VIDEO: Grading Class Participation Made Easy

class participation

Most schools require their teachers to put grades to every student’s “class participation.” But you are dealing with diverse students in challenging classes and curriculum. You strive to bring out the best in them and to initiate their growth. Complicated by it being a different process for every student. You can find ways to encourage them to get involved.

The challenge of grading class participation can be reduced


Begin by giving students opportunities to participate in the first place. The worst kind of class is to put students in rows and then talk at them for all 40 minutes. With nothing to do, so the students’ minds will create something. Which more than likely involves mischief.


Instead of lecturing  seated students, have them re-create a presidential election, with opposing factions and candidates. Other students design and role play fictitious citizens to vote. Kids are so busy in your classes that they forget to act out.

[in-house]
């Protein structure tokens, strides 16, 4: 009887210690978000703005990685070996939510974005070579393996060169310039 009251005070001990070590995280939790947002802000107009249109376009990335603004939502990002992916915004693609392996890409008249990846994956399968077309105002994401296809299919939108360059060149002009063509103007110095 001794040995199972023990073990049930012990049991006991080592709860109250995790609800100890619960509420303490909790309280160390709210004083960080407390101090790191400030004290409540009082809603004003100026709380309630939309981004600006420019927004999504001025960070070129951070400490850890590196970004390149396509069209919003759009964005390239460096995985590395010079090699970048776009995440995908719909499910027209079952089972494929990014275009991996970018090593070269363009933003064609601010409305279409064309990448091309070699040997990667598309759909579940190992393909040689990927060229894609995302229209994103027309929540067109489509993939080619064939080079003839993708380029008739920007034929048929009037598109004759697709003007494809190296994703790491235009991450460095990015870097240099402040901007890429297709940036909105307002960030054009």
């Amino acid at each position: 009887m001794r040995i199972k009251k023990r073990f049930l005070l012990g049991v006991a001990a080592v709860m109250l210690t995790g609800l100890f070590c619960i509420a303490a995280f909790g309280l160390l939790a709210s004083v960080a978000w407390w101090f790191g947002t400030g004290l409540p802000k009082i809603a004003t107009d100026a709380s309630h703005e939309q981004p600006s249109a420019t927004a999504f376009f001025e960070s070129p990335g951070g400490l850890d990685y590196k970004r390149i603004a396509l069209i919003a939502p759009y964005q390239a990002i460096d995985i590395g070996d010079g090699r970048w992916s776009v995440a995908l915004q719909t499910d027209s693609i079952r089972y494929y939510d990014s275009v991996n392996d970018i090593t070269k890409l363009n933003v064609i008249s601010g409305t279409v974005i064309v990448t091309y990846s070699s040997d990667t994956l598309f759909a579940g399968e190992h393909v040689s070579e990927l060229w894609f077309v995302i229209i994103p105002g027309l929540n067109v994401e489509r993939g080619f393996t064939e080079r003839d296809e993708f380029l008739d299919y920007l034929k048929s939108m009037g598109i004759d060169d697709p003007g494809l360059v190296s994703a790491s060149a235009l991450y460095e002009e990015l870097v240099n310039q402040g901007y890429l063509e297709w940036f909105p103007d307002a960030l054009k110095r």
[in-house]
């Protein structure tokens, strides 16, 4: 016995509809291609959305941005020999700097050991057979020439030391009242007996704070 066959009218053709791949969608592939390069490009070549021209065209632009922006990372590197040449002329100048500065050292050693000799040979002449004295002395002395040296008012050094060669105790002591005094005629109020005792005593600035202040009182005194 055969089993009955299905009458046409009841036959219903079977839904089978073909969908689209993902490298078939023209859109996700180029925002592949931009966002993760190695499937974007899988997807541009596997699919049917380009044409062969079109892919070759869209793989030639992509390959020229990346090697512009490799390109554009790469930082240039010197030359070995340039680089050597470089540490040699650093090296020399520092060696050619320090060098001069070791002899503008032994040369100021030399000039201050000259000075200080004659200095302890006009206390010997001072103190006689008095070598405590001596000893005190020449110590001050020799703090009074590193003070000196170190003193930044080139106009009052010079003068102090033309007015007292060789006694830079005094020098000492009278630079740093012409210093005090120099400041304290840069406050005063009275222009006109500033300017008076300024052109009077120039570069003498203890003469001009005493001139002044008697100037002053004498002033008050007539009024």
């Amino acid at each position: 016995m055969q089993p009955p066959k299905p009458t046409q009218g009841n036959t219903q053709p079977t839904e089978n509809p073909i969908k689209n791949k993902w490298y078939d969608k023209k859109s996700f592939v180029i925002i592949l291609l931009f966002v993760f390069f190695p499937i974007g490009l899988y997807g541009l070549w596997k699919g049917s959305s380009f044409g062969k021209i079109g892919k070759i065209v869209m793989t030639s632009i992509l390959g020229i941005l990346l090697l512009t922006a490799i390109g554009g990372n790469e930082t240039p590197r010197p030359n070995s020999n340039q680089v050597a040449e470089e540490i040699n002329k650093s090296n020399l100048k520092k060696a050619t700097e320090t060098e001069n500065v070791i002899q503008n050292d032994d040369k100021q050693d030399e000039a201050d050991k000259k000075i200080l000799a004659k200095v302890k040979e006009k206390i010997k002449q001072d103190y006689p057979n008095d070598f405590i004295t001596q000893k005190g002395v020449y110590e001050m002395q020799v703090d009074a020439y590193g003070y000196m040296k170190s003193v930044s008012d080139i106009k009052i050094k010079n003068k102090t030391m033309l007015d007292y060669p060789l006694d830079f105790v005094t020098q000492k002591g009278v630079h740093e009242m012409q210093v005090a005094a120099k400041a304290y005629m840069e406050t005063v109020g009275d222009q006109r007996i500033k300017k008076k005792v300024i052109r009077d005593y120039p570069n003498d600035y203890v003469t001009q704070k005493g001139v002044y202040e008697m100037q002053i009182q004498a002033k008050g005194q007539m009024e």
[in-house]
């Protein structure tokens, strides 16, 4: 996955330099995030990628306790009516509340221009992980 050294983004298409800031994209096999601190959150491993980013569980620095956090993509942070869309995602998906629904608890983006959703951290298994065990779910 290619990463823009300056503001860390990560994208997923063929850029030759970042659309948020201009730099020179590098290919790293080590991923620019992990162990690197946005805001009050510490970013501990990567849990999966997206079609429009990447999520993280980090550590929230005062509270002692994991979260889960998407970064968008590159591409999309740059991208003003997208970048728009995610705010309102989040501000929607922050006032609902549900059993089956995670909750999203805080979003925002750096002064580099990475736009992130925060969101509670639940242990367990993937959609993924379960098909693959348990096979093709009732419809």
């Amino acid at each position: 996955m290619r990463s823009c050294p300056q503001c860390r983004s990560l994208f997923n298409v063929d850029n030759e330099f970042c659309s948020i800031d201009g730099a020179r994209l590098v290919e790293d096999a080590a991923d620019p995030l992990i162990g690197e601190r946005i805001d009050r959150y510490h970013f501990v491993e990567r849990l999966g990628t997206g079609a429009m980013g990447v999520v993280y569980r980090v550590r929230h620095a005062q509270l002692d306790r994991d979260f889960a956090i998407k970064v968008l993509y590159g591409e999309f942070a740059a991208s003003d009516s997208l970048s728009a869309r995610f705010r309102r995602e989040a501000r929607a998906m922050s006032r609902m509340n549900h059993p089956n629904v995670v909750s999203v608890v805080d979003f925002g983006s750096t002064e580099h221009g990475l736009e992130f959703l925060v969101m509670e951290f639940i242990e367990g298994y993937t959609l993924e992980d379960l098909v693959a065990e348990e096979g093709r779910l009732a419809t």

I developed my lesson plans with class participation in mind.


The silent learner debate


Some argue that class participation grades disadvantage an introverted learner. Human beings learn differently, so my video includes options for the silent learners in your room without demanding that they change who they are. We don’t want introverts, or any group for that matter, to feel uncomfortable.


Rubrics simplify your task


Here is a detailed rubric you can use, or adapt it for your own classes.


Rubrics are highly useful tools for grading. Consistent standards are shown and everyone is assessed on the same performance indicators.  I encourage you to adopt, mix and match the elements of your rubric. My video below includes a list of suggested performance indicators for grading class performance, but you can choose the ones that best fit your needs.


If you learned or gained something from this post, won’t you please pass it along to someone else, another teacher who might be helped? We need to support each other. A burden shared is a burden lightened.